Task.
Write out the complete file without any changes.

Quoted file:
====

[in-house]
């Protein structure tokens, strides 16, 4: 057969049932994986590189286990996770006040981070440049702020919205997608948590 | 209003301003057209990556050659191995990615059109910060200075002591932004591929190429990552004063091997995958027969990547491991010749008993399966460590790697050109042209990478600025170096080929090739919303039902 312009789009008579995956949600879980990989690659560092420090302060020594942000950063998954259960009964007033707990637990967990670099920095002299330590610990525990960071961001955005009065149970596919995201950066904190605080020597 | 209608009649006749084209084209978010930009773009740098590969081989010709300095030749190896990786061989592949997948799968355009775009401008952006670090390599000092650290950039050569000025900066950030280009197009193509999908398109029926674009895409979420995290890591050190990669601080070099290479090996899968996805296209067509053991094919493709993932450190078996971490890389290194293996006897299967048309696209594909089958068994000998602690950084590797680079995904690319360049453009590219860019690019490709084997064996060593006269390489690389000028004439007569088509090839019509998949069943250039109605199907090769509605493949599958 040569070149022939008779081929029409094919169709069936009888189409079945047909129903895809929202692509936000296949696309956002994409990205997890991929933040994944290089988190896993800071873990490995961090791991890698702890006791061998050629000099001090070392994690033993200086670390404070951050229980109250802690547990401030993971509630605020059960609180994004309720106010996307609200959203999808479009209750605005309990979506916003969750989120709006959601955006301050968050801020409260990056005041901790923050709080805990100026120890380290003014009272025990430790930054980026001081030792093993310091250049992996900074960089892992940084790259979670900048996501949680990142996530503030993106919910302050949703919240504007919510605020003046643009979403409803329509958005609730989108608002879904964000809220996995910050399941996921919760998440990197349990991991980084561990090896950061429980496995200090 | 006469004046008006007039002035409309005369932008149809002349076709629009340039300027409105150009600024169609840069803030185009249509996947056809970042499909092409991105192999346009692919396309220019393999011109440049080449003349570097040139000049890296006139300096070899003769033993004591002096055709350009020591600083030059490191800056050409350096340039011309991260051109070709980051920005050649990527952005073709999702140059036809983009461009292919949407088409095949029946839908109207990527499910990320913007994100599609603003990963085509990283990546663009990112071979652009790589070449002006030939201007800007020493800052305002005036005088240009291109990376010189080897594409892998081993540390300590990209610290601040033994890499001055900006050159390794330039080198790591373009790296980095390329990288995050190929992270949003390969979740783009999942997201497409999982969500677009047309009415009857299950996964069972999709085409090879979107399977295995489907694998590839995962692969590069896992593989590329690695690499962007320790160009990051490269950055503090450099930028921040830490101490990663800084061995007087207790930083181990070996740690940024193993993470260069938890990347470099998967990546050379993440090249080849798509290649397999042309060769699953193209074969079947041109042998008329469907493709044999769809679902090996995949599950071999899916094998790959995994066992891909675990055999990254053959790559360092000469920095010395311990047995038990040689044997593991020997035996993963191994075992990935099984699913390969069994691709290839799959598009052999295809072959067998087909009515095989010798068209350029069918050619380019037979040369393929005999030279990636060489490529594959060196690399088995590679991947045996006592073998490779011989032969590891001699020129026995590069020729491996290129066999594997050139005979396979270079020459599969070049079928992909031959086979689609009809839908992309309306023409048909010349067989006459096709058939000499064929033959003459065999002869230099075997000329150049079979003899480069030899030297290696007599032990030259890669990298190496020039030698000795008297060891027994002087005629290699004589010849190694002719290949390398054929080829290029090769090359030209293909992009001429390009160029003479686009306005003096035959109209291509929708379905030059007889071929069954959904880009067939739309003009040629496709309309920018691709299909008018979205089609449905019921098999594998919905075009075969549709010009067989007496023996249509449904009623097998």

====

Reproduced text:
[in-house]
């Protein structure tokens, strides 16, 4: 057969049932994986590189286990996770006040981070440049702020919205997608948590 | 209003301003057209990556050659191995990615059109910060200075002591932004591929190429990552004063091997995958027969990547491991010749008993399966460590790697050109042209990478600025170096080929090739919303039902 312009789009008579995956949600879980990989690659560092420090302060020594942000950063998954259960009964007033707990637990967990670099920095002299330590610990525990960071961001955005009065149970596919995201950066904190605080020597 | 209608009649006749084209084209978010930009773009740098590969081989010709300095030749190896990786061989592949997948799968355009775009401008952006670090390599000092650290950039050569000025900066950030280009197009193509999908398109029926674009895409979420995290890591050190990669601080070099290479090996899968996805296209067509053991094919493709993932450190078996971490890389290194293996006897299967048309696209594909089958068994000998602690950084590797680079995904690319360049453009590219860019690019490709084997064996060593006269390489690389000028004439007569088509090839019509998949069943250039109605199907090769509605493949599958 040569070149022939008779081929029409094919169709069936009888189409079945047909129903895809929202692509936000296949696309956002994409990205997890991929933040994944290089988190896993800071873990490995961090791991890698702890006791061998050629000099001090070392994690033993200086670390404070951050229980109250802690547990401030993971509630605020059960609180994004309720106010996307609200959203999808479009209750605005309990979506916003969750989120709006959601955006301050968050801020409260990056005041901790923050709080805990100026120890380290003014009272025990430790930054980026001081030792093993310091250049992996900074960089892992940084790259979670900048996501949680990142996530503030993106919910302050949703919240504007919510605020003046643009979403409803329509958005609730989108608002879904964000809220996995910050399941996921919760998440990197349990991991980084561990090896950061429980496995200090 | 006469004046008006007039002035409309005369932008149809002349076709629009340039300027409105150009600024169609840069803030185009249509996947056809970042499909092409991105192999346009692919396309220019393999011109440049080449003349570097040139000049890296006139300096070899003769033993004591002096055709350009020591600083030059490191800056050409350096340039011309991260051109070709980051920005050649990527952005073709999702140059036809983009461009292919949407088409095949029946839908109207990527499910990320913007994100599609603003990963085509990283990546663009990112071979652009790589070449002006030939201007800007020493800052305002005036005088240009291109990376010189080897594409892998081993540390300590990209610290601040033994890499001055900006050159390794330039080198790591373009790296980095390329990288995050190929992270949003390969979740783009999942997201497409999982969500677009047309009415009857299950996964069972999709085409090879979107399977295995489907694998590839995962692969590069896992593989590329690695690499962007320790160009990051490269950055503090450099930028921040830490101490990663800084061995007087207790930083181990070996740690940024193993993470260069938890990347470099998967990546050379993440090249080849798509290649397999042309060769699953193209074969079947041109042998008329469907493709044999769809679902090996995949599950071999899916094998790959995994066992891909675990055999990254053959790559360092000469920095010395311990047995038990040689044997593991020997035996993963191994075992990935099984699913390969069994691709290839799959598009052999295809072959067998087909009515095989010798068209350029069918050619380019037979040369393929005999030279990636060489490529594959060196690399088995590679991947045996006592073998490779011989032969590891001699020129026995590069020729491996290129066999594997050139005979396979270079020459599969070049079928992909031959086979689609009809839908992309309306023409048909010349067989006459096709058939000499064929033959003459065999002869230099075997000329150049079979003899480069030899030297290696007599032990030259890669990298190496020039030698000795008297060891027994002087005629290699004589010849190694002719290949390398054929080829290029090769090359030209293909992009001429390009160029003479686009306005003096035959109209291509929708379905030059007889071929069954959904880009067939739309003009040629496709309309920018691709299909008018979205089609449905019921098999594998919905075009075969549709010009067989007496023996249509449904009623097998």